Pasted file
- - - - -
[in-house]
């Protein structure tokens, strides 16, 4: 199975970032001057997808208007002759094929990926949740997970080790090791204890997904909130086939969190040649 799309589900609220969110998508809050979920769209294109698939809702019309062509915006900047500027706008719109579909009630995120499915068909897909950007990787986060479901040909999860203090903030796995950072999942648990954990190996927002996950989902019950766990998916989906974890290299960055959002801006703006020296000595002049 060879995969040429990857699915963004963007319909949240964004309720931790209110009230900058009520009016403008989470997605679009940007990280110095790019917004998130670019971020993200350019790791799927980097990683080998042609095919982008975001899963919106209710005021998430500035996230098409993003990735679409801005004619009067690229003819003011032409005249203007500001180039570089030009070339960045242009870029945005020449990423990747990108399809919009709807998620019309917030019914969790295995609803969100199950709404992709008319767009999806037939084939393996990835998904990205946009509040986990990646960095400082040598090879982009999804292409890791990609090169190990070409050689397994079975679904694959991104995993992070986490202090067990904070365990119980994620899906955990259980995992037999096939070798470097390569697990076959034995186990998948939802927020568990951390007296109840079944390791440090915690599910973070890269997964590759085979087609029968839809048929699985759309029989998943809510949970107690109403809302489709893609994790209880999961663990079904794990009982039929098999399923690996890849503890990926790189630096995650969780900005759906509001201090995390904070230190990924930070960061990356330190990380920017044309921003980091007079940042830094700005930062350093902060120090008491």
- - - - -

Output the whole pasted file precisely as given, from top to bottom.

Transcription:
[in-house]
């Protein structure tokens, strides 16, 4: 199975970032001057997808208007002759094929990926949740997970080790090791204890997904909130086939969190040649 799309589900609220969110998508809050979920769209294109698939809702019309062509915006900047500027706008719109579909009630995120499915068909897909950007990787986060479901040909999860203090903030796995950072999942648990954990190996927002996950989902019950766990998916989906974890290299960055959002801006703006020296000595002049 060879995969040429990857699915963004963007319909949240964004309720931790209110009230900058009520009016403008989470997605679009940007990280110095790019917004998130670019971020993200350019790791799927980097990683080998042609095919982008975001899963919106209710005021998430500035996230098409993003990735679409801005004619009067690229003819003011032409005249203007500001180039570089030009070339960045242009870029945005020449990423990747990108399809919009709807998620019309917030019914969790295995609803969100199950709404992709008319767009999806037939084939393996990835998904990205946009509040986990990646960095400082040598090879982009999804292409890791990609090169190990070409050689397994079975679904694959991104995993992070986490202090067990904070365990119980994620899906955990259980995992037999096939070798470097390569697990076959034995186990998948939802927020568990951390007296109840079944390791440090915690599910973070890269997964590759085979087609029968839809048929699985759309029989998943809510949970107690109403809302489709893609994790209880999961663990079904794990009982039929098999399923690996890849503890990926790189630096995650969780900005759906509001201090995390904070230190990924930070960061990356330190990380920017044309921003980091007079940042830094700005930062350093902060120090008491």